Investigative journalist Eric Schlosser describes the terrifyingly close calls we've had with nuclear weapons and the incredibly high odds that such a disaster will occur. (It's 100%). Schlosser is the author of Command and Control: Nuclear Weapons, the Damascus Accident, and the Illusion of Safety (http://goo.gl/kb3yZO).
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Transcript - Eric Schlosser: Well I was spending time with the Air Force because I was interested in writing about the future of warfare in space. And most people don’t realize but we have an Air Force Space Command and we have a United States Space Command. This sounds like something out of science fiction but we have them and we have them because someday we’re planning to use laser beams and directed energy weapons in space to attack enemy satellites. So I was spending time with the Air Force Space Command visiting bases, looking at all this new high tech weaponry and the guys who I was hanging out with started telling me stories of the Cold War. Many of them had served as launch officers in intercontinental ballistic missile control centers during the Cold War. And it was a natural career path. If you knew a lot about missiles to go into the Space Command, and they told me some extraordinary stories about accidents involving our nuclear weapons that I just had never heard before.
And one of the stories that they told really stuck in my mind and it was the story of an accident in Damascus, Arkansas in September of 1980. And it just so happens that, you know, we’re doing this interview on September 18 and it was on September 18, 1980 that this accident happened. There were workers working in a missile silo doing routine maintenance, the kind of thing that, you know, they did all the time without thinking about it. And the missile in the silo was a Titan II missile, the biggest intercontinental ballistic missile the United States ever built. It was taller than a ten story building. And while they were doing this routine maintenance they were standing on a steel work platform near the top of the missile. And one of the guys reached over with a wrench handle with a socket on it to unscrew a pressure cap on the missile and as he reached over the socket fell off of the wrench handle and the socket fell in between this narrow gap between the missile and the steel work platform and it dropped about 80 feet, it hit the side of the silo, ricocheted and then hit the missile.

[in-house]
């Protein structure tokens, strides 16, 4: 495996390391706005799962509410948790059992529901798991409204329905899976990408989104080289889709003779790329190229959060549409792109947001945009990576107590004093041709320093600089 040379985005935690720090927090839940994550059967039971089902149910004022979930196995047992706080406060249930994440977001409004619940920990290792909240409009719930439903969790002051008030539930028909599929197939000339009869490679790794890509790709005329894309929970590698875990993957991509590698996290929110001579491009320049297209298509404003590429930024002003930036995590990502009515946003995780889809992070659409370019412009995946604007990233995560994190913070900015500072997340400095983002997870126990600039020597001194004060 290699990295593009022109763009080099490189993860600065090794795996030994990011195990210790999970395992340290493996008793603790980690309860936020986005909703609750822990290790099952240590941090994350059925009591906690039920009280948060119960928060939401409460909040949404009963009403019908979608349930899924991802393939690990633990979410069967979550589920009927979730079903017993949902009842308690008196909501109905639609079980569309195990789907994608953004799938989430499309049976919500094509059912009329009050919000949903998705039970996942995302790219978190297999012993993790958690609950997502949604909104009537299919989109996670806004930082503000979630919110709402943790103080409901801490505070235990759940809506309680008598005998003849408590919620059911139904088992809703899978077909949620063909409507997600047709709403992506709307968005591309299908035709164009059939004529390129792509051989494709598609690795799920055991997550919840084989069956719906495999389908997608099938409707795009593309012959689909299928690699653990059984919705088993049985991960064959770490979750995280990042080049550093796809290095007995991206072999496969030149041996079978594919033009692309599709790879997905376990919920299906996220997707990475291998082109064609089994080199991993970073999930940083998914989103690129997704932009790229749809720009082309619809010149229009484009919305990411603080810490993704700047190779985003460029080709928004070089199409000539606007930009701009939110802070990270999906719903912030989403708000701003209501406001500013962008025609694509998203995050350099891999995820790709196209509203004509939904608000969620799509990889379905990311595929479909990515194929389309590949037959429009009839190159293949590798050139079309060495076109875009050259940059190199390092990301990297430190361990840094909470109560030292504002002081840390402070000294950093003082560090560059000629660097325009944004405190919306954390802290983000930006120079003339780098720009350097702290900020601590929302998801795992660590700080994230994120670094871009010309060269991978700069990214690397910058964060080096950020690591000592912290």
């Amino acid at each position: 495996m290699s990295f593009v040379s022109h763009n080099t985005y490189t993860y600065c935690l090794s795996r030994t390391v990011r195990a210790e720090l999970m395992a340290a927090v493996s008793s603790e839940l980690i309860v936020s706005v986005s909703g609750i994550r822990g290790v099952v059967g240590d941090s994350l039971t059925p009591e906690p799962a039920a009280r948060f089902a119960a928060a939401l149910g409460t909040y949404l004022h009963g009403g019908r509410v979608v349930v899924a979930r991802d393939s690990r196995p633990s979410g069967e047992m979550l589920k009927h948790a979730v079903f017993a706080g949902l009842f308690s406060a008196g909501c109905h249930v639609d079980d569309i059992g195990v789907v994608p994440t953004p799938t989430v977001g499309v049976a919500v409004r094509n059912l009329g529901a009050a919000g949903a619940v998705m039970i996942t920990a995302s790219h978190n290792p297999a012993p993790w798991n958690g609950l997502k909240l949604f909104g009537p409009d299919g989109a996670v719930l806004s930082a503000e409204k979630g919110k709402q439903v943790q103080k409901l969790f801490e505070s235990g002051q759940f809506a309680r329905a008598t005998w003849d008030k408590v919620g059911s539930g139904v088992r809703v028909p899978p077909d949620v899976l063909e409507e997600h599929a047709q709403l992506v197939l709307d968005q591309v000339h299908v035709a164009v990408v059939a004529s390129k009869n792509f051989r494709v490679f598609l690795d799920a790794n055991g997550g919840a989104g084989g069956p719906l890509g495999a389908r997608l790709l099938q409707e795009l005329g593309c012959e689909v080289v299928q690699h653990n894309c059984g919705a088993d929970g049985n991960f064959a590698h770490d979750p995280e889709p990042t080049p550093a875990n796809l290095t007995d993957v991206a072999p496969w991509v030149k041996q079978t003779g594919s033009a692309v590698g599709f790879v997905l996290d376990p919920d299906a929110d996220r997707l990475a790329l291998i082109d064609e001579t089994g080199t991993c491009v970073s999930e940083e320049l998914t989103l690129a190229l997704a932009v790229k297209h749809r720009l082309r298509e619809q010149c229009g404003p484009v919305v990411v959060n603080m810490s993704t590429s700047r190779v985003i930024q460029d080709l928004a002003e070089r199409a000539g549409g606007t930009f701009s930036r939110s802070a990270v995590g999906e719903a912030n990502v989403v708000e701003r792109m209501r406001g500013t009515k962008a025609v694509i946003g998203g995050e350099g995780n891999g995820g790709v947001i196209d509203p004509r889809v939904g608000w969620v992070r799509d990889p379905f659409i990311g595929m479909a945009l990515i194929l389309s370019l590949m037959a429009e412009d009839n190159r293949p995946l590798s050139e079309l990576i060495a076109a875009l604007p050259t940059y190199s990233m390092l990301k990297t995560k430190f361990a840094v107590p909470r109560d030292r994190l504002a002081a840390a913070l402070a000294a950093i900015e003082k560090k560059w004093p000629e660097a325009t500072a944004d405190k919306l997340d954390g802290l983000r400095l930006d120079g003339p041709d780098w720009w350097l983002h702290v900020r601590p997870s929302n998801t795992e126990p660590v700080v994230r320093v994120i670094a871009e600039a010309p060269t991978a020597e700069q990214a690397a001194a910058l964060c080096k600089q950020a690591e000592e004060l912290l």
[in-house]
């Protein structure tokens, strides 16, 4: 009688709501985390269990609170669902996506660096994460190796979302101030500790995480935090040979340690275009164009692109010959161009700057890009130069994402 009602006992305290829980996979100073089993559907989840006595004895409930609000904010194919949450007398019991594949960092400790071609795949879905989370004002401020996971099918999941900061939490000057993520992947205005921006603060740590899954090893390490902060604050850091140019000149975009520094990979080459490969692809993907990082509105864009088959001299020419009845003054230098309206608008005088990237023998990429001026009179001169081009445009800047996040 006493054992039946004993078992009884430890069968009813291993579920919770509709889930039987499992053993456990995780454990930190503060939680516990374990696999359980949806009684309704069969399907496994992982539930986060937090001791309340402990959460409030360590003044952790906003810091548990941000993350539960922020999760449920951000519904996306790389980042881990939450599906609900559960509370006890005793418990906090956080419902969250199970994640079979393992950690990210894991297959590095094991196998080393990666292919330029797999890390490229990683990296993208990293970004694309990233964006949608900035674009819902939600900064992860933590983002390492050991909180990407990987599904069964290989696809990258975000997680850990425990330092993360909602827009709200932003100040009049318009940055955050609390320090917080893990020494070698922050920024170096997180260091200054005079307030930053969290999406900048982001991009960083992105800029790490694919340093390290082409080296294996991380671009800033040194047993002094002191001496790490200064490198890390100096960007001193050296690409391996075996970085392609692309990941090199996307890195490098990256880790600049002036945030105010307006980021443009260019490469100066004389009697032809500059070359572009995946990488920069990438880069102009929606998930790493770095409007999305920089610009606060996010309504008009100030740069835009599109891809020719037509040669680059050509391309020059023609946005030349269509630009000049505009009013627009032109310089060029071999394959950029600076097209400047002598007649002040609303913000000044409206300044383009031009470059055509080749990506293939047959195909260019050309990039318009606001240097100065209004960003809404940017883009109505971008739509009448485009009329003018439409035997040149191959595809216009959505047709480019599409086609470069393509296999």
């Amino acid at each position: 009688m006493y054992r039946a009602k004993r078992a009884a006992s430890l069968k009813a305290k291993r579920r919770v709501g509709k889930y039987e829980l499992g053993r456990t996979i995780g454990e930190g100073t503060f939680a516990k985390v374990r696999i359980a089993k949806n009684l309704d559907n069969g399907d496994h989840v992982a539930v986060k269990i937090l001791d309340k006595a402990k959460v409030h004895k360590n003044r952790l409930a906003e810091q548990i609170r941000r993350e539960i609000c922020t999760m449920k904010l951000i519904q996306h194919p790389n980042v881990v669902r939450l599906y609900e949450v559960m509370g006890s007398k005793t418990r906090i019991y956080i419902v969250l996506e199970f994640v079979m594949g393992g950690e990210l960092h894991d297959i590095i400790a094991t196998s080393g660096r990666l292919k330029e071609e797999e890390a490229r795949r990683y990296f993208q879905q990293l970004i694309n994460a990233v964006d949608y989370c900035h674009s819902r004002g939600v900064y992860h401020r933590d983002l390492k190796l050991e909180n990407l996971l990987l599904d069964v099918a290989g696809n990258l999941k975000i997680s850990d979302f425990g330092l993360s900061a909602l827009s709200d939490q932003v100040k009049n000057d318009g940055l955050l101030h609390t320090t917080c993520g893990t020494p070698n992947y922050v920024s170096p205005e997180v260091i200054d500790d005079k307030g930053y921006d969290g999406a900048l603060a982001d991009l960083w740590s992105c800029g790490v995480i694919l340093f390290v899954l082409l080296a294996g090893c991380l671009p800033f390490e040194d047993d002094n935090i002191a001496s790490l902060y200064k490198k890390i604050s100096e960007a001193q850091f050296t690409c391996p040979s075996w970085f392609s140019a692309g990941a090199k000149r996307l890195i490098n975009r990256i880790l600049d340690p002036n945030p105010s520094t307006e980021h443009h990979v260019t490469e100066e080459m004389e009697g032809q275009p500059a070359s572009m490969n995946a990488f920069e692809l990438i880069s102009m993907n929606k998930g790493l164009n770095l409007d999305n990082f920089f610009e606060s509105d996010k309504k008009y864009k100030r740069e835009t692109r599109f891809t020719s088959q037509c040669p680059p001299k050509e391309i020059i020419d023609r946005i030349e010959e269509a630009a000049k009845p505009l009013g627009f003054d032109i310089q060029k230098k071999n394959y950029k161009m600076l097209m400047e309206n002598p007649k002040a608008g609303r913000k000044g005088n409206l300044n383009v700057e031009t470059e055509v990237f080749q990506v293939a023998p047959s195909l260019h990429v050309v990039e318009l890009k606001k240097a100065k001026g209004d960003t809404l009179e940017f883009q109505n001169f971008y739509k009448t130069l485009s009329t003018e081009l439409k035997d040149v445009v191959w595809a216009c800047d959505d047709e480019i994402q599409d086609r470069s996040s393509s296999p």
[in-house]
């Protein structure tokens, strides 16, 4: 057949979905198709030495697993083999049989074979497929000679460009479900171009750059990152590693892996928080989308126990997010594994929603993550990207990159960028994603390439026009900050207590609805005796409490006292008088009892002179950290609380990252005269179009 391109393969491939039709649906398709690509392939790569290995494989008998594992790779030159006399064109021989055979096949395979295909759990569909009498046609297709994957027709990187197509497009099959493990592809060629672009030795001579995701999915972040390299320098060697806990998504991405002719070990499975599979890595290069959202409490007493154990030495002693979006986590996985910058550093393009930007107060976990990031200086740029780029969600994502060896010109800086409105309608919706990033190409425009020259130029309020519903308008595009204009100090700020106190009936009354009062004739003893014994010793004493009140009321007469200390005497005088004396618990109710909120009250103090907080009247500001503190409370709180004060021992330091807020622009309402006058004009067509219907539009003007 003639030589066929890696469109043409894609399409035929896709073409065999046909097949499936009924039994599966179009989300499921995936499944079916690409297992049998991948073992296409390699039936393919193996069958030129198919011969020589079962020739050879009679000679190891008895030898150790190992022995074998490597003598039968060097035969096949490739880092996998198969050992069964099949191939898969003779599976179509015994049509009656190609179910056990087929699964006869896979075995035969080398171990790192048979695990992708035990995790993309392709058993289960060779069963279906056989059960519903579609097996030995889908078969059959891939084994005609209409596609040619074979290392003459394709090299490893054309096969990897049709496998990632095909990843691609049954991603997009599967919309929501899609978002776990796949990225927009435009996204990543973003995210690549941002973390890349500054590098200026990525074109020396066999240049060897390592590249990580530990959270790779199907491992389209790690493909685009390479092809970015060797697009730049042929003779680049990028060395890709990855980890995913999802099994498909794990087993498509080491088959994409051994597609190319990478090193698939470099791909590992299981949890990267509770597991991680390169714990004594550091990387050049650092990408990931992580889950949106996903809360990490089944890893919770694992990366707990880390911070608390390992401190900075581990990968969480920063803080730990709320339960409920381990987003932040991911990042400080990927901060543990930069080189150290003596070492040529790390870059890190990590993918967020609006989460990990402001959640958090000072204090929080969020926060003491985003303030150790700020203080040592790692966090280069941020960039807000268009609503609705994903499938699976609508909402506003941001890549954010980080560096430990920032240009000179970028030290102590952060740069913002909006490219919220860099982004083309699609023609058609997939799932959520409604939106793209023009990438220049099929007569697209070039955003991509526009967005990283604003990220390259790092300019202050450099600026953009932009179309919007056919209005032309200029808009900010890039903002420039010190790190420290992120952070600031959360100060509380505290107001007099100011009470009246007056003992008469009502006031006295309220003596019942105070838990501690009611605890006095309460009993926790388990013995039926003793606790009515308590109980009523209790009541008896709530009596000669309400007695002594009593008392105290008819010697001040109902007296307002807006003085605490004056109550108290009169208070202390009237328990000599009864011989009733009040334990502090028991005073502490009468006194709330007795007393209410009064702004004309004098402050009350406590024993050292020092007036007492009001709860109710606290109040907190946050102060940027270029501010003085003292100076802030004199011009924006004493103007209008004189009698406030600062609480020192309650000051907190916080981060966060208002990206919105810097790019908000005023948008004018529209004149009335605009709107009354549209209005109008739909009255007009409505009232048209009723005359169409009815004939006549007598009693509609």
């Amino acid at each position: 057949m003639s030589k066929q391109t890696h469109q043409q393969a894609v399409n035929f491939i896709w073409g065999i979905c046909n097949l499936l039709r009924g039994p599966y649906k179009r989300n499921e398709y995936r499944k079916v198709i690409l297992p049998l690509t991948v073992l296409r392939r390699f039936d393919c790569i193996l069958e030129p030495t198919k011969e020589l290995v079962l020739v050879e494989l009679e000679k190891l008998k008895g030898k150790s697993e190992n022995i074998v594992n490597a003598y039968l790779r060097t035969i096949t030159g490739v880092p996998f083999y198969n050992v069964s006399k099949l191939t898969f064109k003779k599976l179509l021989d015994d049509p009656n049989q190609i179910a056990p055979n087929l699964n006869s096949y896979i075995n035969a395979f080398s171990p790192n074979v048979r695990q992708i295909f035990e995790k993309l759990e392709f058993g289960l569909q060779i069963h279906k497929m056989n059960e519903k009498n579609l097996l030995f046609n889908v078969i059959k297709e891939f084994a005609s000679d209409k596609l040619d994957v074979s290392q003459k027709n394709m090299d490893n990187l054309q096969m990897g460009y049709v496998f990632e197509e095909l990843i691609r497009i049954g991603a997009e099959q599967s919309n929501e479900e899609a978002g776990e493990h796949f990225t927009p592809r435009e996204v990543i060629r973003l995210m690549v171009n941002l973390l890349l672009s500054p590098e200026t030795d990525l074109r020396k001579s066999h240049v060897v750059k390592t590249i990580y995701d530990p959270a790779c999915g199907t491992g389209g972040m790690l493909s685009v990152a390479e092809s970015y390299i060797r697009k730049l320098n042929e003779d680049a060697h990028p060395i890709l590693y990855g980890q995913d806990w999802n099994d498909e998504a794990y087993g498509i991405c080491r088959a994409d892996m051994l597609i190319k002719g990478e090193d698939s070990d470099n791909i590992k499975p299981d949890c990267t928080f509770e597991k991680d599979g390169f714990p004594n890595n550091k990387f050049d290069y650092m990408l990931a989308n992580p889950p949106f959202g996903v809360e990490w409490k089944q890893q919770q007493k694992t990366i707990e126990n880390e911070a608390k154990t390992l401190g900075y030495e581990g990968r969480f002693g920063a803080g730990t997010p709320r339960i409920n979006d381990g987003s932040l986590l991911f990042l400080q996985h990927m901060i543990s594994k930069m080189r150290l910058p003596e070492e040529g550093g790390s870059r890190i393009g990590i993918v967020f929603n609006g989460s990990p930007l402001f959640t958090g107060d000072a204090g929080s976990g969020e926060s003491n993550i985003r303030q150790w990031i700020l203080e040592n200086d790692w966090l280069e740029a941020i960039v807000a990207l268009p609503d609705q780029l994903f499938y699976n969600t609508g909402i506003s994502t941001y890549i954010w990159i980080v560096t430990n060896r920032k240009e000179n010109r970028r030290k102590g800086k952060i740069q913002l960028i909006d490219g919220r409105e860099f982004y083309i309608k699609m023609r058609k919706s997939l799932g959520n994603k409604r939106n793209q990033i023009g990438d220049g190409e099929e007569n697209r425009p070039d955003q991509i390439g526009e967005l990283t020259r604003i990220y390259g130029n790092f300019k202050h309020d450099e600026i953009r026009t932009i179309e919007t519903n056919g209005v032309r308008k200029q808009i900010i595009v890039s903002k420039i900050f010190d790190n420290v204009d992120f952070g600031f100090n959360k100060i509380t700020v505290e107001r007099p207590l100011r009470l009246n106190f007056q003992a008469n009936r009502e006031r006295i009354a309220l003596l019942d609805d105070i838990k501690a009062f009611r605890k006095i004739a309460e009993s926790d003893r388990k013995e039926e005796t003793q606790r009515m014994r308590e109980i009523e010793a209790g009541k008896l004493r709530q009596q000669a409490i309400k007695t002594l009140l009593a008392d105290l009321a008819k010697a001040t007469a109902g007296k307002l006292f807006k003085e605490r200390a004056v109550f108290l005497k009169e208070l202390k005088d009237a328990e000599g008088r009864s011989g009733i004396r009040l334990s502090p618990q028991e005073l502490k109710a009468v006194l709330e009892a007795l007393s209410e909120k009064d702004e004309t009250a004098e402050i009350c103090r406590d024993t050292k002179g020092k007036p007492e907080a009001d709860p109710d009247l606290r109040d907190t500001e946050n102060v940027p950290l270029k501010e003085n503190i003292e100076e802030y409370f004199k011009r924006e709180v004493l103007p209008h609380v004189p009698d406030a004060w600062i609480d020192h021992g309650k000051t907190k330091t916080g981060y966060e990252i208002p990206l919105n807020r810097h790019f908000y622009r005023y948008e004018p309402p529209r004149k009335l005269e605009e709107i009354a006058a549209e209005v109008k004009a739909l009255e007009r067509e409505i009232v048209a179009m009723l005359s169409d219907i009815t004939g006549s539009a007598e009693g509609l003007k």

And when it hit the missile it tore a hole in the missile’s metal skin and suddenly thousands of gallons of highly flammable, highly explosive rocket fuel were filling the silo. And the Air Force literally had no idea what to do. No accident like this had ever happened before and they had to figure out what to do very quickly because on top of this missile was the most powerful nuclear warhead that the United States ever built. This one warhead on this one missile had more than three times the explosive force of all the bombs used by all the armies in the Second World War combined including both atomic bombs. So I was told this story by this Air Force officer and I just – I became obsessed with it. I couldn’t believe that I’d never heard about this before. I couldn’t believe how close we came to a major nuclear catastrophe that would have consumed much of the state of Arkansas in firestorms. So I started researching this one accident and I thought I’d write a fairly short book, a minute by minute retelling of this one nuclear accident. [transcript truncated].
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